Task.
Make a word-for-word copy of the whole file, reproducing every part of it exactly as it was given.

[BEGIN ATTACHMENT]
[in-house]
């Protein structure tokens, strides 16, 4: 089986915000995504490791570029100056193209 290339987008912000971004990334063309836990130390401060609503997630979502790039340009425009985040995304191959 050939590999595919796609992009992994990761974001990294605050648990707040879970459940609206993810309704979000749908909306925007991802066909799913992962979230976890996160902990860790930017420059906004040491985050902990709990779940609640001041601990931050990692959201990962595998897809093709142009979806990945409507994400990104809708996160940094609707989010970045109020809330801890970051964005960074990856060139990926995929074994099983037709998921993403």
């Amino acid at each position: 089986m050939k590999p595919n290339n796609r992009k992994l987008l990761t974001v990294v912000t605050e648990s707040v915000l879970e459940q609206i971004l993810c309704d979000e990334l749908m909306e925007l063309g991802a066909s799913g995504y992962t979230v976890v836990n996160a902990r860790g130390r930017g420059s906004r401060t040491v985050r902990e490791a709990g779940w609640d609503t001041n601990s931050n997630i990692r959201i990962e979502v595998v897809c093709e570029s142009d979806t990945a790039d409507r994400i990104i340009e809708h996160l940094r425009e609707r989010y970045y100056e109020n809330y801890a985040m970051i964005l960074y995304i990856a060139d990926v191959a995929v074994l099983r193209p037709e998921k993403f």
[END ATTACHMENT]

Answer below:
[in-house]
């Protein structure tokens, strides 16, 4: 089986915000995504490791570029100056193209 290339987008912000971004990334063309836990130390401060609503997630979502790039340009425009985040995304191959 050939590999595919796609992009992994990761974001990294605050648990707040879970459940609206993810309704979000749908909306925007991802066909799913992962979230976890996160902990860790930017420059906004040491985050902990709990779940609640001041601990931050990692959201990962595998897809093709142009979806990945409507994400990104809708996160940094609707989010970045109020809330801890970051964005960074990856060139990926995929074994099983037709998921993403």
């Amino acid at each position: 089986m050939k590999p595919n290339n796609r992009k992994l987008l990761t974001v990294v912000t605050e648990s707040v915000l879970e459940q609206i971004l993810c309704d979000e990334l749908m909306e925007l063309g991802a066909s799913g995504y992962t979230v976890v836990n996160a902990r860790g130390r930017g420059s906004r401060t040491v985050r902990e490791a709990g779940w609640d609503t001041n601990s931050n997630i990692r959201i990962e979502v595998v897809c093709e570029s142009d979806t990945a790039d409507r994400i990104i340009e809708h996160l940094r425009e609707r989010y970045y100056e109020n809330y801890a985040m970051i964005l960074y995304i990856a060139d990926v191959a995929v074994l099983r193209p037709e998921k993403f």